Dave Reidy! 

This was one of the great TCM lineups and provided a fun last community gathering of the year. The memories from 2015 and those over the past 5 years will carry the series into the next year. Here’s to wishing it’ll measure up to everything we’ve done in the past.

Have a great new year.

Johnny Misfit  

Saturday, November 14, 2015

Two Cookie Minimum Holiday Celebration ends 2015

The Two Cookie Minimum series had a great 2015, celebrating our fifth anniversary and releasing the retrospective Cookie Crumbs zine, plus finding a new spring/summer home at the Comfort Station in Logan Square. To cap things off, Two Cookie will end the year with one final reading on Friday, December 11, 8pm at Chicago Publishers Resource Center 858 N. Ashland Ave.  

The lineup includes Gina Wynbrandt (Best American Comics 2015), Dave Reidy (author of Voiceover Artist on Curbside Splendor), Celia Perez (zinester/librarian), Julia Borcherts (freelance writer with work seen in the Redeye, Chicago Reader), and Jim Joyce (zinester/teacher). Hosted as always by Johnny Misfit. 

There will be a $10 cover which includes:
  • a wrapped holiday present (which could be anything!?!), 
  • free copies of Cookie Crumbs zine, 
  • a drink ticket for beer provided by Revolution Brewing (while supplies last)
  • and of course, cookies

The event will be 21+ to drink. Door proceeds will go to support CHIPRC. 
Flyer image drawn by Jill Summers.

Wednesday, September 9, 2015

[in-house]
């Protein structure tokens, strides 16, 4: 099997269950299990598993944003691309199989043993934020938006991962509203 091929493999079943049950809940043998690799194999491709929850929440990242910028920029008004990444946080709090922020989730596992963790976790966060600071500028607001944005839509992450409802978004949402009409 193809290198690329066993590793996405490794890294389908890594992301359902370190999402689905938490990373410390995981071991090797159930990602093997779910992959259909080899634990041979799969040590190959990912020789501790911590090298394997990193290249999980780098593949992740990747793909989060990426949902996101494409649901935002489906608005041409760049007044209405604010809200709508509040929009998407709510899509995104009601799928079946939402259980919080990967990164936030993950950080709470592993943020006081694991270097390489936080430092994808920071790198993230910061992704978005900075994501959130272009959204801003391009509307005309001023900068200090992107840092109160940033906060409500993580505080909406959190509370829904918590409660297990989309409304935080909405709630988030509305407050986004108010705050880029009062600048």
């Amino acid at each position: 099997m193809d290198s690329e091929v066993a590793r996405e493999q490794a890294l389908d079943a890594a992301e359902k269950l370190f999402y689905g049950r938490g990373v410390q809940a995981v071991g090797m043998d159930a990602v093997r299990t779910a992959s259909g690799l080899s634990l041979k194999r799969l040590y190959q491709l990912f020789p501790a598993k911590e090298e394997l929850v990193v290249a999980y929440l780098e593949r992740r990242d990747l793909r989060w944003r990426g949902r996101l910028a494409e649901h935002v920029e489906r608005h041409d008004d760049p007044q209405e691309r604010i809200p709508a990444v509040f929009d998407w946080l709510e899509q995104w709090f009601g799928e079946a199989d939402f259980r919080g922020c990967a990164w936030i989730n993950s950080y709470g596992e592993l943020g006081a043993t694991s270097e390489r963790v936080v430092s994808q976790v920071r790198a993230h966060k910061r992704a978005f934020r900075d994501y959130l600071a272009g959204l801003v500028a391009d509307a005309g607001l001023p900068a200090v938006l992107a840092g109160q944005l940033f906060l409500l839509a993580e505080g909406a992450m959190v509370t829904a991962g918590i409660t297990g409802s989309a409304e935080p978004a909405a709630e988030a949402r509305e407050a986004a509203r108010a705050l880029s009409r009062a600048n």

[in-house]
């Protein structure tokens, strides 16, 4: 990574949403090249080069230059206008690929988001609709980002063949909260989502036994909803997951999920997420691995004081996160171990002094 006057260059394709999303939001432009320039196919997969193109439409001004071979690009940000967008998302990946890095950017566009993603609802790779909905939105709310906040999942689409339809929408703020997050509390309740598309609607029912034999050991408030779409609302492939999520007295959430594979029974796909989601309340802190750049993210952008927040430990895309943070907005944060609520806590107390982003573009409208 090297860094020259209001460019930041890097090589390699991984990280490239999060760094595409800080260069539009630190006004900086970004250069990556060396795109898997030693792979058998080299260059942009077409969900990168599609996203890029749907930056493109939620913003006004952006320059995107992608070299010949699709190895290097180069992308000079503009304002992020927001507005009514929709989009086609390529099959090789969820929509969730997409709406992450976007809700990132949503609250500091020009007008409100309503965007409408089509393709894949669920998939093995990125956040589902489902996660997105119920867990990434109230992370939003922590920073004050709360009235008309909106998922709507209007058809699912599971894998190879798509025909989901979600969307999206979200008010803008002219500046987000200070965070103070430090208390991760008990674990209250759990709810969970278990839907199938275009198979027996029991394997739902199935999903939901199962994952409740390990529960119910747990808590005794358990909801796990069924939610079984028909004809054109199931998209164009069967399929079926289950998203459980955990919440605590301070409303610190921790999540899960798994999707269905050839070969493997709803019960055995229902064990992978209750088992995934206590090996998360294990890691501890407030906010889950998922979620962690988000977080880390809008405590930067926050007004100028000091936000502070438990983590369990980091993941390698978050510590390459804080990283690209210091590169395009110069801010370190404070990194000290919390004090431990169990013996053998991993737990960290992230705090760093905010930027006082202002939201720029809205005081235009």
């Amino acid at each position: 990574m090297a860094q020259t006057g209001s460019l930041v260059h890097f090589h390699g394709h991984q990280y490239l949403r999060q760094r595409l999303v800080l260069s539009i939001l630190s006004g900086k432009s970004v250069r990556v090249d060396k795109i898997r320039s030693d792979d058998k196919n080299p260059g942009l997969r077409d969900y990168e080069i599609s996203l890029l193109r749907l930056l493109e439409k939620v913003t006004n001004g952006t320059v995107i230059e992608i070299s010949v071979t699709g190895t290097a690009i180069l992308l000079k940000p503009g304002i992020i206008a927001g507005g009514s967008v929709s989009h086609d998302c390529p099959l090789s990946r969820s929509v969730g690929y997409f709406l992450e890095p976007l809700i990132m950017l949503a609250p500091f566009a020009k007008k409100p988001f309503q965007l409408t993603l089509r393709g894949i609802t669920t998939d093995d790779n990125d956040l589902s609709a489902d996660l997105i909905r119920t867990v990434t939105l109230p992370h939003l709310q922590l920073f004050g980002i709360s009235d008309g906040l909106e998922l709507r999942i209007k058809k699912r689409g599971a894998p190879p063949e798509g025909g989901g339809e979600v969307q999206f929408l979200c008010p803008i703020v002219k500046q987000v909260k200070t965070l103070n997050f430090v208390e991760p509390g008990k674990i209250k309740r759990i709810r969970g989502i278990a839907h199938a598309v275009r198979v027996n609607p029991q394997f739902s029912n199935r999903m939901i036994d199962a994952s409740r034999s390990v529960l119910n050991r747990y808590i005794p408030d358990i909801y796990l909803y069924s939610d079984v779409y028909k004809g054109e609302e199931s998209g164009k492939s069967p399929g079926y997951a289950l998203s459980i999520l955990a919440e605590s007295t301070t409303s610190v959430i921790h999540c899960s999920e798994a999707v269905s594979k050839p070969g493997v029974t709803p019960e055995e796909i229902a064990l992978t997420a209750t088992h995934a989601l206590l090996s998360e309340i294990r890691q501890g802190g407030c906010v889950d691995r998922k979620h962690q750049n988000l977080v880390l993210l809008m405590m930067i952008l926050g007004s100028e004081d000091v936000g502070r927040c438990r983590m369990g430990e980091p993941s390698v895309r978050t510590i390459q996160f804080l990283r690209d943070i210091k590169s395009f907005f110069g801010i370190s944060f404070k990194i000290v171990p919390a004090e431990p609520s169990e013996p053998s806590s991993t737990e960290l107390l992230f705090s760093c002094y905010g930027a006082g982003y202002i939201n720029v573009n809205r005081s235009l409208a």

Wake me up, September has Ended for TCM

This past Tuesday Sept 8 was the last TCM of the summer. The lineup was solid with a mix of about everything you'd expect at one of our readings: comics, poetry, fiction, a shadow puppet show, zines and of course cookies. The readers all excelled at their craft and the series was grateful they shared their time with all of us. I'd like to recap a bit now about the night and our year at Comfort Station.

The comics reading of Marnie Galloway shows work so polished and crisp, with a playful creative nonfiction story and a smooth and touching delivery in the reading. What a pro. This is her tattooed arm hard at work moving between panels.

In the comic Hard Decora by Kamilha Jones, she wonderfully mixed anime over landscape photos (which she mentioned where snapped around Logan Square, what a coincidence). This was the first time she shared this new work with an audience and we were so glad she did!

Erin Nederbo's short story about carnival season, those pop up neighborhood festivals with kids rides and bad hot dogs, was appropriate for this time of year. Her story captured so well the life of residential South Side Chicago, I always forget she's from northside neighborhood Jeff Park. The fiction was vivid, painting the image of her characters so they could be memorable after we left, something only great fiction can do.

It was awesome to welcome back the sisters Summers, Jill Summers and Susie Kirkwood for a shadow puppet show. The accompanying story read was by author Chris Bower (from his new short story collection that was also illustrated by Susie). Our venue was a great location to have such a show. Its always an amazement for our audience to see how this visual storytelling adds another dimension to the story being read.

It was also special to invite long-time TCM supporter Collin Brennan to read. He plans to move to LA this fall and this was my way offer thanks and goodbye at the same time. His poems played with form: a letter addressed to Tragedy; a poem about love and loss with Chicago at its center; a personal recollection of his father and the frailty of life. We'll miss him, but know he'll be back. Or maybe he'll host his own series in LA?